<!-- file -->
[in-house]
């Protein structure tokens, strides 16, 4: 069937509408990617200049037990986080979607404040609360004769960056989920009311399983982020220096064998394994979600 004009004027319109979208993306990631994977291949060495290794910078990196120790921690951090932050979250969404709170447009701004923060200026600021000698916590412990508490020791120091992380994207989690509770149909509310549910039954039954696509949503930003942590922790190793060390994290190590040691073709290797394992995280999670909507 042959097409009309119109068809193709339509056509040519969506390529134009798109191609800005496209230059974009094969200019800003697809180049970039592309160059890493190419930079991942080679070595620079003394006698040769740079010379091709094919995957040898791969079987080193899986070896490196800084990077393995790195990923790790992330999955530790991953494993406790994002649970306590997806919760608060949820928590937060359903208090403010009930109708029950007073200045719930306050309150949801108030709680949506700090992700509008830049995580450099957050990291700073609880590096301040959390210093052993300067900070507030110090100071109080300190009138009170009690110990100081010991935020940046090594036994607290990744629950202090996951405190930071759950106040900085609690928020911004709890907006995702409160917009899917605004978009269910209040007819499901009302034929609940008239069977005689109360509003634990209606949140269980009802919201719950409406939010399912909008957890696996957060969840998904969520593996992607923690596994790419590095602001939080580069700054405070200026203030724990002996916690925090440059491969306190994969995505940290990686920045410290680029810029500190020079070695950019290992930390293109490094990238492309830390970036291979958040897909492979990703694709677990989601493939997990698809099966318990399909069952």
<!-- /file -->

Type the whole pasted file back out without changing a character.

[in-house]
């Protein structure tokens, strides 16, 4: 069937509408990617200049037990986080979607404040609360004769960056989920009311399983982020220096064998394994979600 004009004027319109979208993306990631994977291949060495290794910078990196120790921690951090932050979250969404709170447009701004923060200026600021000698916590412990508490020791120091992380994207989690509770149909509310549910039954039954696509949503930003942590922790190793060390994290190590040691073709290797394992995280999670909507 042959097409009309119109068809193709339509056509040519969506390529134009798109191609800005496209230059974009094969200019800003697809180049970039592309160059890493190419930079991942080679070595620079003394006698040769740079010379091709094919995957040898791969079987080193899986070896490196800084990077393995790195990923790790992330999955530790991953494993406790994002649970306590997806919760608060949820928590937060359903208090403010009930109708029950007073200045719930306050309150949801108030709680949506700090992700509008830049995580450099957050990291700073609880590096301040959390210093052993300067900070507030110090100071109080300190009138009170009690110990100081010991935020940046090594036994607290990744629950202090996951405190930071759950106040900085609690928020911004709890907006995702409160917009899917605004978009269910209040007819499901009302034929609940008239069977005689109360509003634990209606949140269980009802919201719950409406939010399912909008957890696996957060969840998904969520593996992607923690596994790419590095602001939080580069700054405070200026203030724990002996916690925090440059491969306190994969995505940290990686920045410290680029810029500190020079070695950019290992930390293109490094990238492309830390970036291979958040897909492979990703694709677990989601493939997990698809099966318990399909069952």